How Suing Shell Could Backfire on Human Rights Activists

Arguably, closing U.S. courts to foreign nationals suing American-based companies goes against the long-accepted idea that international law has a place in the American legal system. LaHood believes that in this case, a limited view of the role of international law in the U.S. would simply be a means of protecting corporations from civil exposure. "Indigenous Ogoni people, most of whom probably live in villages in rural Nigeria, are challenging one of the most powerful entities in the world," says LaHood. "Corporations don't like it. They don't want to be held accountable for how they behave in developing countries."

But how exactly did Shell "behave," and does that particular behavior make the company liable? In 1990, the Ogoni people, an ethnic group with about 500,000 members living in an oil-producing region of the eastern Niger Delta, spearheaded a major protest movement. Their activism targeted both the oil companies and the Nigerian military government, which owned 55 percent of Shell's Nigerian subsidiary. "They felt as if they needed to have control over their land, their resources and their political autonomy" says Deirdre LaPin, a development scholar who worked with both USAID and Shell in Nigeria during the 1990s. "It was something of an Arab Spring. There are strong parallels."

Although the Ogoni were a relatively small population in a region of over 30 million people, eloquent and charismatic Ogoni leaders, like writer and television personality Ken Saro-Wiwa, help popularize the movement. In 1993, about 300,000 people attended an Ogoni Day rally in the Nigerian town of Bori; later that year, amid increasing unrest, Shell suspended all of its operations in Ogoni areas.

The Abacha dictatorship was keen on preventing the situation in Ogoniland from spiraling out of control, regardless of the cost. "Gradually there was a larger and larger presence of the military in the region and there was a joint task force which was assigned to the Ogoni area," says LaPin. In 1995, Abacha ordered the execution of the nine most prominent members of the Movement for the Survival of the Ogoni People, including Ken Saro-Wiwa.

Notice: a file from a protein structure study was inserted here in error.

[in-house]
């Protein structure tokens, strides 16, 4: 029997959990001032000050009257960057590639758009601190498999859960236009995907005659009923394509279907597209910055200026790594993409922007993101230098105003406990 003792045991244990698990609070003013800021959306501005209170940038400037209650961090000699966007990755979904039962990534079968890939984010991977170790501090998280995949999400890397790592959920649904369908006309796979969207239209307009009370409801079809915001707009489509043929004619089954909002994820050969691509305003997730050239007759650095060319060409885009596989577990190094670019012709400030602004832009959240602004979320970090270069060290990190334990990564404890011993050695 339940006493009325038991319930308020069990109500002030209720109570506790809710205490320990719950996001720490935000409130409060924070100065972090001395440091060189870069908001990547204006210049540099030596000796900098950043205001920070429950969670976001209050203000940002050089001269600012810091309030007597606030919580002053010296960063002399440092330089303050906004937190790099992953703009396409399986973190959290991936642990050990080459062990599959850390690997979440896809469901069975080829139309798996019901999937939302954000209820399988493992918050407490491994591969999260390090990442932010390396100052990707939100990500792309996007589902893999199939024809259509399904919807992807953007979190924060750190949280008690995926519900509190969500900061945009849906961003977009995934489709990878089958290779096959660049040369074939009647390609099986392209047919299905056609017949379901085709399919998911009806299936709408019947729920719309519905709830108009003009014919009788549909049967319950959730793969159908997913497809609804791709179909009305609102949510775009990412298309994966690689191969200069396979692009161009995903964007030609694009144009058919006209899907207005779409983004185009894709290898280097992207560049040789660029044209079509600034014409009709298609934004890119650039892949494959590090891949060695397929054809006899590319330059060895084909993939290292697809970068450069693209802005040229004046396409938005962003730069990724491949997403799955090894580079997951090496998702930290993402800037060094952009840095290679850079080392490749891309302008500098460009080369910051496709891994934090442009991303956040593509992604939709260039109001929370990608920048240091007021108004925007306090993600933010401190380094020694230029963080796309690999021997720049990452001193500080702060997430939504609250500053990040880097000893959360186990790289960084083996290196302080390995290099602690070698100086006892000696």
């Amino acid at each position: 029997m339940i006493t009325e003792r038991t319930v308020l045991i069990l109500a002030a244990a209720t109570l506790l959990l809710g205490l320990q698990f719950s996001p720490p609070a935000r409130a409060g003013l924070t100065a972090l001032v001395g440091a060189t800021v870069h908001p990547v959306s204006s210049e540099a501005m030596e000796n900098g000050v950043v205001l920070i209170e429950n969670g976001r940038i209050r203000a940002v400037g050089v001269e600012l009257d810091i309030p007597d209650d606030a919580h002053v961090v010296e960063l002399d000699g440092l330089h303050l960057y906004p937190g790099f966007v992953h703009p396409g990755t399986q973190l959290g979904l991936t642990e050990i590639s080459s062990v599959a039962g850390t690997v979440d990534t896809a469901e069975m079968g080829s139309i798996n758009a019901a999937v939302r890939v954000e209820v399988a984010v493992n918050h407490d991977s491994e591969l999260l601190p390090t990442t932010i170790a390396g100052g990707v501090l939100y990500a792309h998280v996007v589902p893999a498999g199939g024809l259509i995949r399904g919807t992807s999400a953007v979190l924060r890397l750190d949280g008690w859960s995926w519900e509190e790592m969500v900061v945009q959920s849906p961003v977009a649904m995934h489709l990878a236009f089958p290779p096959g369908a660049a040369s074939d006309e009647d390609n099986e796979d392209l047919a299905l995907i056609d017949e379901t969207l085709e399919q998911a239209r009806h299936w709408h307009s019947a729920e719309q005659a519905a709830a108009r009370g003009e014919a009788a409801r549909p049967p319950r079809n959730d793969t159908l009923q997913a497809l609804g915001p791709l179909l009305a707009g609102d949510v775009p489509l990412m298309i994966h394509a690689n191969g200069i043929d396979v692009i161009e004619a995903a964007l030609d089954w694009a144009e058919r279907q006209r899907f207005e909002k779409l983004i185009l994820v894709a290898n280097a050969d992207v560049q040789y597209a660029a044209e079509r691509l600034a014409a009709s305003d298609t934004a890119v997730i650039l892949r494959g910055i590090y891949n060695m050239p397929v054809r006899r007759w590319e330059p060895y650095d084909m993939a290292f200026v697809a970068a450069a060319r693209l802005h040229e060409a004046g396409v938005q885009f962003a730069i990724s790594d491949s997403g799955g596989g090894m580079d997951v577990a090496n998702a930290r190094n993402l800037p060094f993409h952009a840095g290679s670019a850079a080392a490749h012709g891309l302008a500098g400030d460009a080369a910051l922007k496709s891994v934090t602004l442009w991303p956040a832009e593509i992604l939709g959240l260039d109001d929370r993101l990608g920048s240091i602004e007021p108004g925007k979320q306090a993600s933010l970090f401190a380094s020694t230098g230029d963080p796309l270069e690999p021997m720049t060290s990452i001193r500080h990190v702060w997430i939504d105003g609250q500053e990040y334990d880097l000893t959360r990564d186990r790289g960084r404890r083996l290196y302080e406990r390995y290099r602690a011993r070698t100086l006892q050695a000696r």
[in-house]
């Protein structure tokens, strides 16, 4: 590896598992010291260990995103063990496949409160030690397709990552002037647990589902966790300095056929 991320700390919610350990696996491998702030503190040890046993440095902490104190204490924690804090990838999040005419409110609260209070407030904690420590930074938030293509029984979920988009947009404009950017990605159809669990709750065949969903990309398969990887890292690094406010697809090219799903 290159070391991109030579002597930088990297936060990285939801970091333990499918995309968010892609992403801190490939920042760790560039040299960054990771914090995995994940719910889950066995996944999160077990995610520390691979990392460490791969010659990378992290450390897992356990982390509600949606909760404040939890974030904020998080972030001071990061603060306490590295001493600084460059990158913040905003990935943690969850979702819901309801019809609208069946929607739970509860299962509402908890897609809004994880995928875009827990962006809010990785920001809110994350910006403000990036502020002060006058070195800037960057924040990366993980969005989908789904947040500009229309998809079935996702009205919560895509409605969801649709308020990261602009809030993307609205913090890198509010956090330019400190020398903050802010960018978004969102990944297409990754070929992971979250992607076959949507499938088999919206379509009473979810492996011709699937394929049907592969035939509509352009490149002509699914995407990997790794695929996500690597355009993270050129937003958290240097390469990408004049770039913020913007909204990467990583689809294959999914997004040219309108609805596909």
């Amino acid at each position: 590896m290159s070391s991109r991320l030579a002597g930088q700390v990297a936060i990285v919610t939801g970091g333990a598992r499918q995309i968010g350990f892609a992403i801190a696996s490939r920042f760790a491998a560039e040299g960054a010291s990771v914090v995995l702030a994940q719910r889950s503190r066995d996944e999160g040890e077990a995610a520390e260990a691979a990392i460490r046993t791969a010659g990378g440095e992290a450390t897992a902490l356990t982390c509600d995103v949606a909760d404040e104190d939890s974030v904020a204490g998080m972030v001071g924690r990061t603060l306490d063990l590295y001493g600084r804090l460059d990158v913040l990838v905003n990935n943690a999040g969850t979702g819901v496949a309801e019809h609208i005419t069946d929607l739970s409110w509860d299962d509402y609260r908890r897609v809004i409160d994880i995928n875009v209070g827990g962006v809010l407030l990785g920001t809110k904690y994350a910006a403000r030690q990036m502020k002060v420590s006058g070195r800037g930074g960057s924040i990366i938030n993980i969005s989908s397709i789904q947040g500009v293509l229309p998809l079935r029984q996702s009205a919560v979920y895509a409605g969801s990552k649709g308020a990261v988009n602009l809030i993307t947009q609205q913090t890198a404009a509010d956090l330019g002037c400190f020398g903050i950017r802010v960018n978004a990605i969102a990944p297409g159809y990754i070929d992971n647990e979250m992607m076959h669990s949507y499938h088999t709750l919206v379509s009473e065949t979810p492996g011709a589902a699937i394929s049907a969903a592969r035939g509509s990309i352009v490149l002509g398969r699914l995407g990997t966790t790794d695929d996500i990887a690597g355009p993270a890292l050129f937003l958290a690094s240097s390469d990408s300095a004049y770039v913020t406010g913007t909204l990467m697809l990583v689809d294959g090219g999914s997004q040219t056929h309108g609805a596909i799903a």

The Kiobel suit holds that the oil company played a key role in the chain of events leading up to the execution of the Ogoni activists.  "The allegations are that Shell, through its subsidiary, was in very close cooperation with the Abacha regime," says Hoffman. "The end point of that was the execution of the Ogoni Nine." LaHood alleges that Shell had actually paid the Nigerian military to go into parts of Ogoniland, and had called in the army to suppress protests against the oil industry. Shell was possibly even involved in bribing witnesses in the trial of the Ogoni Nine.

But there are still several ambiguities in the Kiobel case, and it's unclear if the suit will be successful even if the Supreme Court decides that corporations can be sued under the ATS. To be held liable, Shell's activity must qualify as "aiding and abetting" human rights abuses, according to the liability standard set in Presbyterian Church of Sudan v. Talisman Energy Inc., another landmark ATS decision. And the alleged actions of Shell and the Abacha government must meet the Sosa standard as a violation of customary international law. Currently, ATS cases are difficult to prosecute because even terms like "aiding and abetting" and "violation of customary international law" are subject to radically different interpretations.

As University of California law professor Chimène Keitner explains, the legislative branch could help clarify how and when the ATS should be used. "At some point, Congress should probably take up the question of tort liability for corporations aiding egregious misconduct overseas," she says. But in such a polarized political environment, she doesn't expect this to happen. "That's the challenge of the Supreme Court more broadly in this political climate. On the one hand, they have to give guidance to parties in lawsuits, without on the other hand doing what Congress is supposed to do, which is figure out these difficult social tradeoffs." With ATS cases, the courts are forced to negotiate such tradeoffs with only one sentence worth of legislative guidance.

The Supreme Court's consideration of the Kiobel case will be one small part of this process. Keitner says that she expects a party-line vote when the case comes before the Supreme Court this February, although she says that some conservative justices, like those who sided with the plaintiffs in the controversial Citizens United case, might be swayed by the idea that corporations are "are private actors within the domestic legal system." Says Keitner, "I'm not the first observer to note that there is some incongruity in saying that corporations have First Amendment rights but can't be sued for violations of international law."

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Armin Rosen is a former writer and producer for The Atlantic's Global channel.

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